The musket became rapidly the dominant infantry arm during the English Civil War. Musketeers could march faster than a heavily armoured Pikeman, were easier to train and of course the musket could kill or maim the enemy from up to 300 paces away. For the pike to do a similar injury it would have to be driven into the enemy in a fierce hand to hand melee.
The musket has a rate of fire between 2 or 3 shots a minute, this is because it loaded via the muzzle and thus it takes time to prime the pan load the powder, ball and wadding down the barrel for each shot.
There is a particular order for these loading actions and musketeers were trained to load the musket in a safe and timely manner. Forgetting to load powder or failing to take the scouring stick out would make the musket useless for the remainder of the battle.
Musketeers had a bandolier of 10-14 wooden flasks each containing 1 charge of powder, or a beltbag of charges or “cartridges” which are paper tubes filled with one charge. To use these cartridges you would bite off the end of the tube, pour the powder down the barrel then load the ball and use the cartridge now without powder as wadding to hold the contents of the barrel in place.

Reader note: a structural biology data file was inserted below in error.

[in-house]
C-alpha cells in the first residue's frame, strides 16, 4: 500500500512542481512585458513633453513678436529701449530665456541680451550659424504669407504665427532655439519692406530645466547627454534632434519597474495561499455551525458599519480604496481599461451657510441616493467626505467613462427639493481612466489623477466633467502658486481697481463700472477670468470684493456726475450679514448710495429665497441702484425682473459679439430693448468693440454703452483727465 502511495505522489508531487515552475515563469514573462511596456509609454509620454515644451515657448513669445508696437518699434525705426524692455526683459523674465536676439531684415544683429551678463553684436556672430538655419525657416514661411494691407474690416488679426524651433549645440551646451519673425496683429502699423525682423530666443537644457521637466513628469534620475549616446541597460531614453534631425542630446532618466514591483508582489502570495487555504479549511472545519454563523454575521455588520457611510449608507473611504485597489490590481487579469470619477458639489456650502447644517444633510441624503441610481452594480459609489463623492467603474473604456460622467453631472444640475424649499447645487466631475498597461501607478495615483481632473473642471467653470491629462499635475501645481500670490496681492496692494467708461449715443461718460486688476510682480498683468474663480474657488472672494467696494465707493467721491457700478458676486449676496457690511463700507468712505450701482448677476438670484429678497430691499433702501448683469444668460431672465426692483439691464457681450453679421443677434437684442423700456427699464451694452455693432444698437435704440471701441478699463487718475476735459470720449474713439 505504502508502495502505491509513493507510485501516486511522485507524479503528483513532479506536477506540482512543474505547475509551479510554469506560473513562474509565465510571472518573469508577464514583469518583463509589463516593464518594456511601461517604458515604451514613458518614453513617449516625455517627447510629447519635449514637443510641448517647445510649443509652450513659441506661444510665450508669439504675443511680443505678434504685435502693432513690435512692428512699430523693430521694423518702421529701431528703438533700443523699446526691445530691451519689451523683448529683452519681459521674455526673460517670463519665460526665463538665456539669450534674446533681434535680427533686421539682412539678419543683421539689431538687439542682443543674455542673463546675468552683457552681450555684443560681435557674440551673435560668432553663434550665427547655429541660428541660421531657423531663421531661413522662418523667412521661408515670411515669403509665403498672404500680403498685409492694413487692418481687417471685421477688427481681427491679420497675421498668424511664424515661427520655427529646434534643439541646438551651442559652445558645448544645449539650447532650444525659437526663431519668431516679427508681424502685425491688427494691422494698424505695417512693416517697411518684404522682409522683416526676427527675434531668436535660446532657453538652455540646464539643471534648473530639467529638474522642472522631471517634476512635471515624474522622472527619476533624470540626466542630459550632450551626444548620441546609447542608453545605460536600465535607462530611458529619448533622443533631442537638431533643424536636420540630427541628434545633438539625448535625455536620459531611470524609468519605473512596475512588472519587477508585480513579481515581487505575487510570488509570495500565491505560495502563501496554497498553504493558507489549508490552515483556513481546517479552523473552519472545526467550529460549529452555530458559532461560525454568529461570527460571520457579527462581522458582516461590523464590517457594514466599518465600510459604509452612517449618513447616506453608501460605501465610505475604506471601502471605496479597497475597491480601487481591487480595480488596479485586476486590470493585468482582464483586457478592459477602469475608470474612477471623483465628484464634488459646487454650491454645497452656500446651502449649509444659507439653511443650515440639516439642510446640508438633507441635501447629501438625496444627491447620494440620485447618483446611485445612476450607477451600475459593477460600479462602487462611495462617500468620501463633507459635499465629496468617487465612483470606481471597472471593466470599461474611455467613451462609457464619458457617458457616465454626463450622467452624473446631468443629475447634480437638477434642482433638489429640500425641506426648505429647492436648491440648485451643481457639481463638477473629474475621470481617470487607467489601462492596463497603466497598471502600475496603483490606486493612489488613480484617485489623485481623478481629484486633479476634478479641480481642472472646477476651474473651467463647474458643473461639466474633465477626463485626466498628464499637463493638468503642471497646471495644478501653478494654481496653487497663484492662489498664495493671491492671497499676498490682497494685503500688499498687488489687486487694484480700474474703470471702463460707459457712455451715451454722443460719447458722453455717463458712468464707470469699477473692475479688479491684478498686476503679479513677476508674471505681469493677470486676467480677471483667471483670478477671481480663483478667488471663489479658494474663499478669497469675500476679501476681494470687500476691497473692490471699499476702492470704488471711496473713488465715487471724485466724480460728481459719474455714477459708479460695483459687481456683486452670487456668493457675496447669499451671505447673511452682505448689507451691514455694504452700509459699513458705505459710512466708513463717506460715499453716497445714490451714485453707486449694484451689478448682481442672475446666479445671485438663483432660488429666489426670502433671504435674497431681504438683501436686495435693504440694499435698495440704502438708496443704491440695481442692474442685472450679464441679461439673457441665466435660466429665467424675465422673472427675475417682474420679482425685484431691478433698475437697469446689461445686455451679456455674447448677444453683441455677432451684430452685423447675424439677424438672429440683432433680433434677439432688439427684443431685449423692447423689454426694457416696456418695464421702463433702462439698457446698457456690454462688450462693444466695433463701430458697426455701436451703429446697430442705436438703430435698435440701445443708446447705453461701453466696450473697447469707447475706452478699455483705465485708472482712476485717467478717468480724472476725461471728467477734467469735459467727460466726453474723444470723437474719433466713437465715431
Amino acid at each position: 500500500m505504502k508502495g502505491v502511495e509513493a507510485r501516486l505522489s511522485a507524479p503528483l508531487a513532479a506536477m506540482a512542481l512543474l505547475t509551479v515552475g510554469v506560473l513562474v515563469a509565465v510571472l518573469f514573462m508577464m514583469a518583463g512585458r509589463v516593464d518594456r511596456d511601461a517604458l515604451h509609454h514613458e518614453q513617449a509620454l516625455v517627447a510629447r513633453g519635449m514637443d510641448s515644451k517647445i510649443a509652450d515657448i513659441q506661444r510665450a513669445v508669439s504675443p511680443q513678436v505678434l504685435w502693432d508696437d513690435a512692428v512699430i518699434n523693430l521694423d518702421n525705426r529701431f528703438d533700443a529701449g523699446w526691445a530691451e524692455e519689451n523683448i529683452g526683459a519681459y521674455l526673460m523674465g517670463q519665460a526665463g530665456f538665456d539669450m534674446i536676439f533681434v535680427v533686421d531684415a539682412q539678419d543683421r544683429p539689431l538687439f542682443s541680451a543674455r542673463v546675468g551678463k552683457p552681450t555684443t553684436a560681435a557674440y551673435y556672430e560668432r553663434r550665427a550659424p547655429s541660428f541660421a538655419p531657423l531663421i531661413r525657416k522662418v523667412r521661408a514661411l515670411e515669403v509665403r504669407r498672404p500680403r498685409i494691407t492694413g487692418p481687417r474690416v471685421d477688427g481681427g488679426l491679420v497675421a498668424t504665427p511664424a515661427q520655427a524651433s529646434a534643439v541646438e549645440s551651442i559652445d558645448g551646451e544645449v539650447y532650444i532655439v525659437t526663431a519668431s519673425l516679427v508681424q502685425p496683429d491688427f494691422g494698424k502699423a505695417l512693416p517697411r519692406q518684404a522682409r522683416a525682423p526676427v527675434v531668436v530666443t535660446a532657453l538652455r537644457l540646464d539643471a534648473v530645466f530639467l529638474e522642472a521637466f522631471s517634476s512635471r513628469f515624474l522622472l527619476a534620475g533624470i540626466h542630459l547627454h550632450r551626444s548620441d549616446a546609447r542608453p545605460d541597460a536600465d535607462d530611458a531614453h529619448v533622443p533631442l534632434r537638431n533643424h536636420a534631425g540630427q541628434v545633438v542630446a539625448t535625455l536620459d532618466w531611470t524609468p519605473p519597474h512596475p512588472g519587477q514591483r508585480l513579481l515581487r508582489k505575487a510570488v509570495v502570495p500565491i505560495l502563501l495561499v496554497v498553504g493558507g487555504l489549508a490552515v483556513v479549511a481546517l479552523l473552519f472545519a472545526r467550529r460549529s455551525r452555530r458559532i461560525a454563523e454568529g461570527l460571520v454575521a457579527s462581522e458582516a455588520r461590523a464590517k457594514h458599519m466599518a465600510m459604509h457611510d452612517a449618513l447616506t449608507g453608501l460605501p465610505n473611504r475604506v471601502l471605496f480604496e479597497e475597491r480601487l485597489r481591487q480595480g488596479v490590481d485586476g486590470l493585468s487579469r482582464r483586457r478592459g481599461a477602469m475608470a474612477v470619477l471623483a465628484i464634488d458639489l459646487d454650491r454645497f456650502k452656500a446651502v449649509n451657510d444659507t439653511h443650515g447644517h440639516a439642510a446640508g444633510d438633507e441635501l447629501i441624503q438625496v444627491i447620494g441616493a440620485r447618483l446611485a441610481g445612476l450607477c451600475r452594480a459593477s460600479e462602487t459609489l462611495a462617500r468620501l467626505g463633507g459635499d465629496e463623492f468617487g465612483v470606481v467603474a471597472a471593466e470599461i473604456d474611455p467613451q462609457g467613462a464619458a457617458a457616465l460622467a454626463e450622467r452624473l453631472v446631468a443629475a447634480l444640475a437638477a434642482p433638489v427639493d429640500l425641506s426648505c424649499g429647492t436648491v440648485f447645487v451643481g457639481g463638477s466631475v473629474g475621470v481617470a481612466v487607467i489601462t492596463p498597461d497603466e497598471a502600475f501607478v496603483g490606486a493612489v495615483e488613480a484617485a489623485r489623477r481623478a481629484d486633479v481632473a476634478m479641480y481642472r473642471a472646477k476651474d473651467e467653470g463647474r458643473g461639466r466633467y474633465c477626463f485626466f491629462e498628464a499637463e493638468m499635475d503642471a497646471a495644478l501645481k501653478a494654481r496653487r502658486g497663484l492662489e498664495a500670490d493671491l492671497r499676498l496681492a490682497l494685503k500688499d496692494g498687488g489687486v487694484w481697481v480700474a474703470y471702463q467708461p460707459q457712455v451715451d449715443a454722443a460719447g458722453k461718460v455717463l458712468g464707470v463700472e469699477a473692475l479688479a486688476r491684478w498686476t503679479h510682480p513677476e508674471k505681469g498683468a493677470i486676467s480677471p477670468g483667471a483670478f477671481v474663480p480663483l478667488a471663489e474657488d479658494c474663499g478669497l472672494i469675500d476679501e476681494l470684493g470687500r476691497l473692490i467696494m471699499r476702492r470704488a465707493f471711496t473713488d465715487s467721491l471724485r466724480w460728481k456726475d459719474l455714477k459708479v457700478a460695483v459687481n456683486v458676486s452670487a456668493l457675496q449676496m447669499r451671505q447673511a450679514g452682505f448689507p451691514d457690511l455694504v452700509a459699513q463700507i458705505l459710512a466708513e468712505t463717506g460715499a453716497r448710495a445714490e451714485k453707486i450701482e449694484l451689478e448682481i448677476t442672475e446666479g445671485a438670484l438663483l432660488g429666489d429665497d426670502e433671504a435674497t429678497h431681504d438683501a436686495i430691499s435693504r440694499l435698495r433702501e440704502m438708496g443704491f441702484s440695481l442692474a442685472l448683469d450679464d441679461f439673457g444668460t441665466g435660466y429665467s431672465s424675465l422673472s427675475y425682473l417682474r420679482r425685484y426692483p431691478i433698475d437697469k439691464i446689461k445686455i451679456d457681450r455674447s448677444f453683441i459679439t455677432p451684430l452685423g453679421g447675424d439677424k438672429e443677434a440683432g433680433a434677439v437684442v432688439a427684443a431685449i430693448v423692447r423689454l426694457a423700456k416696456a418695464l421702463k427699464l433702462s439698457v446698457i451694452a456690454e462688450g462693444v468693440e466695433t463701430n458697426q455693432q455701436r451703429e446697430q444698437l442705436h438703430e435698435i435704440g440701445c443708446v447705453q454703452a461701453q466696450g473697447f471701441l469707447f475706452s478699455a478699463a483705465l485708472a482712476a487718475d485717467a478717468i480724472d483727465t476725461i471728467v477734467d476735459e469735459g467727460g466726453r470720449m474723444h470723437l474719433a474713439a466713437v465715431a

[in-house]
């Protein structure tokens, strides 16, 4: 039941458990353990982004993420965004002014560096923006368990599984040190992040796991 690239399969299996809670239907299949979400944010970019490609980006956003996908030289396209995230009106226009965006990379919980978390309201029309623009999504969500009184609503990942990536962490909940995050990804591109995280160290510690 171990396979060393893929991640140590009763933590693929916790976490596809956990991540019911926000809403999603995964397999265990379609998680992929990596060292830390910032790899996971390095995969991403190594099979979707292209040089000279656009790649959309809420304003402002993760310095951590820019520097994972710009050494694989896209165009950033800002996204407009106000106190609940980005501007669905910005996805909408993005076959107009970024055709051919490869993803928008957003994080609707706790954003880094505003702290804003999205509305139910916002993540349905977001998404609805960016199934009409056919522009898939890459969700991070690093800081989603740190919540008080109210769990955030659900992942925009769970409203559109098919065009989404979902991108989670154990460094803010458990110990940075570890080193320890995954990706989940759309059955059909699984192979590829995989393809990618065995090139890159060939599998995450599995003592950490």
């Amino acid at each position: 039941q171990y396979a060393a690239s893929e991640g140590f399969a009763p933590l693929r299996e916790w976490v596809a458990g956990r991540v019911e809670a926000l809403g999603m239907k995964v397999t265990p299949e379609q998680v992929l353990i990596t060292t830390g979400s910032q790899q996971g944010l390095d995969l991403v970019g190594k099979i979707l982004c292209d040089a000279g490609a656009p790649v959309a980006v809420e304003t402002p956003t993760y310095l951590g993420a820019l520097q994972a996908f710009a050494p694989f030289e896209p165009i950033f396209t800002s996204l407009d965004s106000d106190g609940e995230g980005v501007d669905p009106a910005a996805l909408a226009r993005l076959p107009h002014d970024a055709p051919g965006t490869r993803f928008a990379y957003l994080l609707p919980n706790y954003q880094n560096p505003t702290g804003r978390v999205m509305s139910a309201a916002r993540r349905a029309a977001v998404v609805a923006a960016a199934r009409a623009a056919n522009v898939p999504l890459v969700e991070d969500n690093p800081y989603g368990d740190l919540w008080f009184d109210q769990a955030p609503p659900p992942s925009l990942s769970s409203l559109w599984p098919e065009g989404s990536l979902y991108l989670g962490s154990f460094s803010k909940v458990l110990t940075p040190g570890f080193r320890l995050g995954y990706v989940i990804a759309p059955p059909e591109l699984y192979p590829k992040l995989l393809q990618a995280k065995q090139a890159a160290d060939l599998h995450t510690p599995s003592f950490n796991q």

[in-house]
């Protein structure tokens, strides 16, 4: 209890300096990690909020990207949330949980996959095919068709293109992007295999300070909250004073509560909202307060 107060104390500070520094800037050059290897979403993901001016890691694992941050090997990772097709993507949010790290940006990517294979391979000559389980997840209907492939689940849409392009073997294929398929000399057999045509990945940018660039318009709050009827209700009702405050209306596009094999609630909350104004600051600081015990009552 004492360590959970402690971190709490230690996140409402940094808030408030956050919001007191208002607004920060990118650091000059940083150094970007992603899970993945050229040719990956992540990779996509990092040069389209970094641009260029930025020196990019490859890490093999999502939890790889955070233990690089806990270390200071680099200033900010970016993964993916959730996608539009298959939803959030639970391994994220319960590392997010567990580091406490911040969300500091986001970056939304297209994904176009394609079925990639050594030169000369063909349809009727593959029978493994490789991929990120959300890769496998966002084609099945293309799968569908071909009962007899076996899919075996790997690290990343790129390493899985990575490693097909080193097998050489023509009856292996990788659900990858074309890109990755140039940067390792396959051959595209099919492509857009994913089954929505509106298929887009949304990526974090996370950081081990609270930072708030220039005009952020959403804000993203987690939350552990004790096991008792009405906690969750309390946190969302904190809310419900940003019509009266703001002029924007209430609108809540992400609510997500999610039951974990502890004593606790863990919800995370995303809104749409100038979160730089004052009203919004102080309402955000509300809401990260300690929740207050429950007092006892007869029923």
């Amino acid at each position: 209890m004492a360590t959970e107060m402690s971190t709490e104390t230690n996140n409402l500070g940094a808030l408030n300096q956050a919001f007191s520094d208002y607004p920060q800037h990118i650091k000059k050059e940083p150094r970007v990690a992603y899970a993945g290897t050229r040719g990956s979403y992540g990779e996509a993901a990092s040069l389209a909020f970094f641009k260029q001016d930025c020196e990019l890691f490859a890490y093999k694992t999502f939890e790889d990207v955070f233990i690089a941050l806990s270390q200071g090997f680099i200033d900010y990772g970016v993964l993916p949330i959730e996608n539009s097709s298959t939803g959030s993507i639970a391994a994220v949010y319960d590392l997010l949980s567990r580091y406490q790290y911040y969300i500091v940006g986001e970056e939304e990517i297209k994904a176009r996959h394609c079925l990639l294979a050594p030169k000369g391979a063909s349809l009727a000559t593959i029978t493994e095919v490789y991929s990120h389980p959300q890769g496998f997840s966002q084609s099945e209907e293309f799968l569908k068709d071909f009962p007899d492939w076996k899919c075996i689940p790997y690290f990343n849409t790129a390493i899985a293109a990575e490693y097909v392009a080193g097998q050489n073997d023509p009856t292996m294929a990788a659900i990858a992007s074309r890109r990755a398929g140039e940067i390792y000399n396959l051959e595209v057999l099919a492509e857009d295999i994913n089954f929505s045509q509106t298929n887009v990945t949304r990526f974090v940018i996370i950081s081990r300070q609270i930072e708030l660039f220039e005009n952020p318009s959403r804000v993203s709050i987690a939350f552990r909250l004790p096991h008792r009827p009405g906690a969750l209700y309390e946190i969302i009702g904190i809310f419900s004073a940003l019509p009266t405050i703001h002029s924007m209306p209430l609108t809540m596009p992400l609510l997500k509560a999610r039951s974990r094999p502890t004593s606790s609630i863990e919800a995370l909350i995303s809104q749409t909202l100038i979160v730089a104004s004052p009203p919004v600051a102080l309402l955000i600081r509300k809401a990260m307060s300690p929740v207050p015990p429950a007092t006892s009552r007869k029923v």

Firing of the musket was achieved by using a piece of “match” this is cord soaked in saltpeter and then dried. This allows the Match to burn slow and hot enough to ignite the powder in the pan.
Musketeers were issued with a short sword, known as a tuck. This weapon was mass-produced and very inferior in quality; the blades were scarcely able to hold an edge. To use the sword this division of men, standing shoulder to shoulder must have broken ranks, and they are then ineffectual as a fighting unit. Secondly, their poor quality and short length meant that they were ineffective against any form of armour even a buff coat. Therefore the weapons tended to be used more for domestic purposes, such as chopping wood for a campfire.